It is important to note that many people living the least carbon-intensive lifestyles, the world's poorest, would prefer for that not to be the case. I am not idealizing life without resources or material flexibility, but rather pointing out that life with excessive wealth and waste should not be the environmental gold standard. One cannot be an environmentalist solely through intent without actually living sustainably. We need to celebrate communities that provide enough for their residents and that lift up lifestyles that do not harm the planet.

I am not advocating shaming people for espousing care for the environment but rather I am bringing attention to the glaring error in using that as the only means of evaluating one's commitment to a cleaner, healthier planet. The lifestyle of those with less financial means is vastly better for the environment than the lifestyle of those with more.

Wealthy environmentalists both do not live sustainably and are least susceptible to the negative effects of climate change.

This is dangerous. Mainstream environmentalists can care about the earth, even indulging in luxury wilderness trips, while maintaining a lifestyle that is detrimental to a healthy planet. This is dangerous because marginalized people and communities are the most susceptible to the effects of climate change. So not only do wealthy environmentalists not experience what it actually means to live sustainably, they are the least likely to suffer the consequences of environmental degradation. Conversely, the people who lead lives with minimal impact on the planet are those who have the most to lose from environmental degradation and who have the least say in the mainstream environmental movement.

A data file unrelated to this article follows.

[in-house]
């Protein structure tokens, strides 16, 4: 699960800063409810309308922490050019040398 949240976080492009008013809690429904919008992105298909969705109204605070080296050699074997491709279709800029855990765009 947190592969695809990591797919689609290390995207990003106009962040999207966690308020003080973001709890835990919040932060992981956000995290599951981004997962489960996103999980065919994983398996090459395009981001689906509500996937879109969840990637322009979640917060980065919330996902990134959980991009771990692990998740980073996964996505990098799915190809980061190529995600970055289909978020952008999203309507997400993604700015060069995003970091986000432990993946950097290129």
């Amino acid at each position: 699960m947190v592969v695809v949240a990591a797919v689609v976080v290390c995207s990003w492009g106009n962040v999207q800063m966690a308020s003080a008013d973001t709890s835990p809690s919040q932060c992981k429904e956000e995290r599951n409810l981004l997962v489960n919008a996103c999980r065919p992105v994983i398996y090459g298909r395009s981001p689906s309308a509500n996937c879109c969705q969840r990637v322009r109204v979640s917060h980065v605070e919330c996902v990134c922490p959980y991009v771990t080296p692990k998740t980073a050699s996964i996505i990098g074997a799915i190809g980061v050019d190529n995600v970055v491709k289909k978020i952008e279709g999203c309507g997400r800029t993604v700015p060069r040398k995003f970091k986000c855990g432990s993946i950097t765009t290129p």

The misconception that people with less money are worse environmentalists is not harmless. It allows wealthy environmentalists to hide behind environmental values and habits to disguise the significant environmental harm of their overall lifestyle, and gives little credit or praise to those whose lifestyles are not catapulting the world into climate crisis.

We cannot buy into the myth that we can solve the climate crisis by caring about the environment and adopting green habits while concurrently ratcheting up consumerism and praising capitalism.

Capitalism and consumerism teach that we can always have more, that growing bigger is always better. It would be convenient if, we could avert the climate crisis while continuing to build bigger houses, travel more frequently, and buy more things. But, for those of us with high-carbon lifestyles, we cannot keep wanting and having more. The greatest danger of the mainstream definition of environmentalism is that environmentalists are applauded even when their lives do not contribute to a more community-based and less commodity-intensive world.

So, let's redefine environmentalism. Environmentalism needs to be more than just an environmental ethic or intent, and must be inclusive of people and cultures that are living in ways that are not environmentally harmful. We can learn from those who currently live sustainably, the real environmentalists.